Interfaith conversation through art

Emma Clark Gratton

A contemporary interpretation of corporeality, flesh, and spirituality inform the Stations of the Cross exhibition.
Interfaith conversation through art

Station 5: Simon of Cyrene Helps Jesus Carry his Cross. Detail from They Rest in the Garden of Stone by Harrison See. Oil on aluminium, 80cm x 185cm (triptych). Photograph by Aliesha Mafrici.

For the eighth year, Wesley Uniting Church in the City is presenting Stations of the Cross, a curated exhibition featuring newly commissioned works by fifteen West Australian contemporary artists, from a range of cultural and religious backgrounds. 


Before approaching the exhibited artists, Curator Claire Bushby said she had a loose theme in mind.

‘The story of Jesus is one of God entering the realm of flesh and blood, becoming human and the physical/material experiences that entails. So I chose artists who are already working with themes that border between the corporeal or tangible world and spiritual or emotional states of being,’ said Bushby.

Encouraging diverse interfaith conversation was an important part of the curation process, said Bushby.  ‘I was quite conscious of embracing the 15 stations as platforms that can begin multi-faith, cross-cultural and contemporary dialogue. This is something I believe is very important, particularly in religious spaces today since there is so much conflict and misinterpretation across the globe.

‘I have invited artists with Christian backgrounds both past and presently practicing, but I have also wanted representation of other belief systems from Muslim and Buddhist to atheist and Indigenous beliefs.’

The exhibition takes its name from a 14-step Catholic devotion that commemorates Jesus Christ's last day on Earth. There has been the addition of a 15th station ‘the resurrection’ celebrating the hope, call, and ethic of the risen Christ. These 15 devotions, or stations, focus on the events of the Easter story and are commonly used as a mini pilgrimage as the viewer moves from station to station. At each station, the individual meditates on a specific event from Christ's last day and recites a prayer.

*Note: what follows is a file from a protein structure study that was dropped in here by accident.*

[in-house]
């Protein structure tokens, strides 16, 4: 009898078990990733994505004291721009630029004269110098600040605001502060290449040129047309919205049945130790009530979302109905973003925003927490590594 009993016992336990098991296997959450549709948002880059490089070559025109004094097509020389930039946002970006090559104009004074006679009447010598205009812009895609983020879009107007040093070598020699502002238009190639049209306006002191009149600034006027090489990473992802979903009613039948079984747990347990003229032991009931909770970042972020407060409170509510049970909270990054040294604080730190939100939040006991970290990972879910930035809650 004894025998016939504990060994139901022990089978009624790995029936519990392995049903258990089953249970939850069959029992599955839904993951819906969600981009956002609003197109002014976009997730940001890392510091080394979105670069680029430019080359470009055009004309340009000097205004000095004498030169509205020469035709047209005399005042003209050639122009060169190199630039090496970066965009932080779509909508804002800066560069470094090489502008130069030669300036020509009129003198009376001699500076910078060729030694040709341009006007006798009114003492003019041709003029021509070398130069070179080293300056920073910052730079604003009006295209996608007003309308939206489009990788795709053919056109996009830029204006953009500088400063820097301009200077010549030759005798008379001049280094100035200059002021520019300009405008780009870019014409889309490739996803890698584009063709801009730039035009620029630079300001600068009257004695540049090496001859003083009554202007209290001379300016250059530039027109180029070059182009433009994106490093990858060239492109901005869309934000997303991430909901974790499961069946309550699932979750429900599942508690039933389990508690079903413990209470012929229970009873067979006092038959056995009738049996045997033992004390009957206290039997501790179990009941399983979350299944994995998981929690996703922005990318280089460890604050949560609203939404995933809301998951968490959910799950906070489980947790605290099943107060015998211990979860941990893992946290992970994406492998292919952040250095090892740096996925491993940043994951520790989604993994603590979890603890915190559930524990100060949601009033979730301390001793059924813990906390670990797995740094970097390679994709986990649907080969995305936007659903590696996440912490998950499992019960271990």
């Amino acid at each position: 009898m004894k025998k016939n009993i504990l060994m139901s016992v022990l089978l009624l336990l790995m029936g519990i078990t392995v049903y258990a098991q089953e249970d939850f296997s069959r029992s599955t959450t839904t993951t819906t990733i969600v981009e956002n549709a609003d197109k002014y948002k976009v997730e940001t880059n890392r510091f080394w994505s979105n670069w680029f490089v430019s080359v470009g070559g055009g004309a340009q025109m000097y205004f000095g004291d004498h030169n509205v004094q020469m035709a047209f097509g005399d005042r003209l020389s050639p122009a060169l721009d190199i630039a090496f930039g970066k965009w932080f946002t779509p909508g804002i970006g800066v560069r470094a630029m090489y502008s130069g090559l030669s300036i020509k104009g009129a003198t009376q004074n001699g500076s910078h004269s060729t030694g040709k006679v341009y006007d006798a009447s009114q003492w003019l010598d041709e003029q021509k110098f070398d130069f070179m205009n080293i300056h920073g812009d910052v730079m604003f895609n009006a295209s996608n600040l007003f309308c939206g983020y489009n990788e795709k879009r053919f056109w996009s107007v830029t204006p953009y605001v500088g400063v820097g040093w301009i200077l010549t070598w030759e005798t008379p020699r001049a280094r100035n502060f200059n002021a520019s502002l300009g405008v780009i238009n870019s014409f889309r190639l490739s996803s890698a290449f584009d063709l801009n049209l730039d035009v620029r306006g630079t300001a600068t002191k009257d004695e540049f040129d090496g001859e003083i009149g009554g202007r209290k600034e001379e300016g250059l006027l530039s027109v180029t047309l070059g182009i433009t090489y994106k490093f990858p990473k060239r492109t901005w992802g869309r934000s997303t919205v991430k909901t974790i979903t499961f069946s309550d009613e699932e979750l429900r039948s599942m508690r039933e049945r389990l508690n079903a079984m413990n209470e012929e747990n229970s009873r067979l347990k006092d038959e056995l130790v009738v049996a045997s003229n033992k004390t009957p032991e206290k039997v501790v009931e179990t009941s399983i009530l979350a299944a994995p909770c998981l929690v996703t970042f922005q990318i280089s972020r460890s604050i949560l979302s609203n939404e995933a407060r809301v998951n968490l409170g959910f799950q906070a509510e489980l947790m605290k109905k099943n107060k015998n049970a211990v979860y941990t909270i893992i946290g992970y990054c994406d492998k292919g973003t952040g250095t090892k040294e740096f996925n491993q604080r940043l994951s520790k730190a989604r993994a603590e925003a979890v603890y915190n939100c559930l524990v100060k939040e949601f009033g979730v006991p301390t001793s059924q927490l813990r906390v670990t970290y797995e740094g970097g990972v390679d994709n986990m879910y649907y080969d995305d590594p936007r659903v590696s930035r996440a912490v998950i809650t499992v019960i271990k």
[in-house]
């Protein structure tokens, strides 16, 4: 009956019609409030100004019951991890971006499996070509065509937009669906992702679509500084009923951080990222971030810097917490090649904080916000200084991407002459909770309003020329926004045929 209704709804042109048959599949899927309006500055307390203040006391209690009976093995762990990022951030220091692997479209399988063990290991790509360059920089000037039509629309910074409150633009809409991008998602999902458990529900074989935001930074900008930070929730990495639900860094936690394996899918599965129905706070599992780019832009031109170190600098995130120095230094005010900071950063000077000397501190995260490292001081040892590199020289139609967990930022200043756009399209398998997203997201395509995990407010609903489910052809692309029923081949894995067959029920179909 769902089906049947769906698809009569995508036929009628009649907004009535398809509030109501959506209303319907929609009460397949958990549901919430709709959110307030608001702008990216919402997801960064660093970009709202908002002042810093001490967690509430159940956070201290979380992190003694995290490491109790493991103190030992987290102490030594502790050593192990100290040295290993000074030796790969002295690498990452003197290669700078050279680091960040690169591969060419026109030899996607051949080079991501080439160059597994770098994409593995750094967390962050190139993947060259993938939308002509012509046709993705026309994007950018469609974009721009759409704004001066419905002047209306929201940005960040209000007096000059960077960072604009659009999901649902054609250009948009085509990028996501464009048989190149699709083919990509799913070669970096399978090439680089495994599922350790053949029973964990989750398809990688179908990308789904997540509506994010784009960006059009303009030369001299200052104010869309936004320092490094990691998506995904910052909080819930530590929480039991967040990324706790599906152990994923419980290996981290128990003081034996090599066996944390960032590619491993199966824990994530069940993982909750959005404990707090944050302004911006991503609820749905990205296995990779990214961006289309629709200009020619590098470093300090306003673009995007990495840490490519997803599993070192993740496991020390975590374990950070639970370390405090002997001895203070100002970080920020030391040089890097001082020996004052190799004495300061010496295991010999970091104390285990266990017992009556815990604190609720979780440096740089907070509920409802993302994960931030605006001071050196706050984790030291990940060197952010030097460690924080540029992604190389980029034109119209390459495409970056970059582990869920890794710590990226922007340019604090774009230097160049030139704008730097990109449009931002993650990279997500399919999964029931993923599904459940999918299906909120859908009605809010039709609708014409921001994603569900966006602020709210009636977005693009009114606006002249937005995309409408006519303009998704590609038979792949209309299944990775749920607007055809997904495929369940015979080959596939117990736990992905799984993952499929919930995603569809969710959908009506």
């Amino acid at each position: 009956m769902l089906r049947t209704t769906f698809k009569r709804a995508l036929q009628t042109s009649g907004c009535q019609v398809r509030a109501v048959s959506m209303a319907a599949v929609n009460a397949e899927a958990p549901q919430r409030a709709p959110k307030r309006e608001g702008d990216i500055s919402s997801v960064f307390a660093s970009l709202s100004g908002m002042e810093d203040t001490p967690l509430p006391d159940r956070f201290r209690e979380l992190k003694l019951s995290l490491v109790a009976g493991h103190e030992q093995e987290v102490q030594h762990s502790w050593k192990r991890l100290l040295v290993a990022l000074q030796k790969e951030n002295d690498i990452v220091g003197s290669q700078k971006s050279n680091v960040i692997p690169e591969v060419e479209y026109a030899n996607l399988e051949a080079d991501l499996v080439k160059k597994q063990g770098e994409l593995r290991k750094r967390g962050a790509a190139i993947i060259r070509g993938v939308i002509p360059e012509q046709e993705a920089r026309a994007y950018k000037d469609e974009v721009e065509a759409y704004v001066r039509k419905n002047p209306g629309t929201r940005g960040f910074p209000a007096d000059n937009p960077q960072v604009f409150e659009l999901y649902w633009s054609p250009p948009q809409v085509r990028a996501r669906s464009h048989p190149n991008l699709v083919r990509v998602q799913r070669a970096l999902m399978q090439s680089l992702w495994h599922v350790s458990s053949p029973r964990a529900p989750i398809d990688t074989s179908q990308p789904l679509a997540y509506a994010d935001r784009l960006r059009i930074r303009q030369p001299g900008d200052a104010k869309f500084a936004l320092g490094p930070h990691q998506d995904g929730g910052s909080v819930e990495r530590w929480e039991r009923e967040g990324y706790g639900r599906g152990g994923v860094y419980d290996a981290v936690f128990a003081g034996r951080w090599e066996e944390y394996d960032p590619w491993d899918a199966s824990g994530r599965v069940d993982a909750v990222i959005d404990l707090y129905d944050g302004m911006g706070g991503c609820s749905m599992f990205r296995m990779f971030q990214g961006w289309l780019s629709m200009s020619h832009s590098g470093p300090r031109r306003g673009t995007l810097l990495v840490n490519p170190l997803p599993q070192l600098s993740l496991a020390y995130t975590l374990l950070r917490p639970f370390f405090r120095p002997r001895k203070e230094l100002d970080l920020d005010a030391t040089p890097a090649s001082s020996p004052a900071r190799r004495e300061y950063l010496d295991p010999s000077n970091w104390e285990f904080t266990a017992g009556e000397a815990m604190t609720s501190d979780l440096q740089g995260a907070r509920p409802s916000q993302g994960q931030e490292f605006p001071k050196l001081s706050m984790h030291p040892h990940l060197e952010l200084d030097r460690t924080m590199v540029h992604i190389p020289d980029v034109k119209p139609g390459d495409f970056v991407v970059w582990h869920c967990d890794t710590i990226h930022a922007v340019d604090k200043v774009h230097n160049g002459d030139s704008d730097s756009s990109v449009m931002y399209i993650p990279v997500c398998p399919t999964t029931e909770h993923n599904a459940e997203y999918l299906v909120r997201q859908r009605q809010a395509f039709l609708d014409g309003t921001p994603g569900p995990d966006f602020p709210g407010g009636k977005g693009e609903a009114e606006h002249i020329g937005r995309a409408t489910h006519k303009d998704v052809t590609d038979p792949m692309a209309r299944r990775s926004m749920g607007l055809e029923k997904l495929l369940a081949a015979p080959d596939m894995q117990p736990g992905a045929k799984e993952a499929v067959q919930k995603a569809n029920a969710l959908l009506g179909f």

These works bridge sacred devotional stories with the issues and events that are present in our contemporary world through a variety of art forms including painting, sculpture, and textiles.

The broader message behind the exhibition is how one embodies humanity, and what it means to be human. ‘The Stations deal with some pretty heavy, sometimes quite difficult subjects,’ said Bushby. ‘But they are broadly relatable and rooted in human experience – such experiences as loss, grief, discrimination, humiliation, the moments when we are called to empathy and compassion, and ultimately our capability for transformation and hope.’

By opening the interpretation up for this interfaith conversation the exhibition aims to be relevant to all visitors, not just regular church goers. The commissioned artists have put their own personal and contemporary interpretations of the Stations of the Cross into their works.

View exhibition here

Reverend Craig Collas, minister at Wesley Church, hopes that visitors of all spiritual persuasions can relate to the imagery and themes of the exhibition. ‘As visitors to Wesley see the artworks, my hope is that they will be able to find their own entry point and engage with the life and journey of Jesus in a way that connects to their own personal journey.

‘I also hope that they will be able to share their journey through conversation with others, and in that context, come closer to the love and life that this experience offers.’

Inviting West Australian artists with diverse cultural backgrounds and beliefs to spend time contemplating and creating artworks that respond to the 15 Stations is a courageous, much needed engagement by Wesley Uniting Church, said Bushby. ‘It demonstrates commitment to opening a varied and inclusive dialogue about current issues everyday people are experiencing personally, politically and spiritually in 2017.’

The commissioned artists include Marziya Mohammedali, Mel Dare, Jina Lee, Nathan Beard, Harrison See, Kristi Chua Pinjes, Lia McKnight, Emily Ten Raa, Fiona Gavino, Marek Szyler, Jana Wallace Braddock, Celene Bridge, Eva Fernandez, Gregory Pryor, and Moira de la Hunty.

Stations of the Cross will be opened at Wesley Uniting Church on Friday April 7 by Professor Ted Snell, Director of the Cultural Precinct at the University of Western Australia. It will run until April 17.  All the artworks are for sale.

The exhibition will travel to Geraldton Regional Art Gallery later this year.

About the author

Emma Clark Gratton is an ArtsHub staff writer.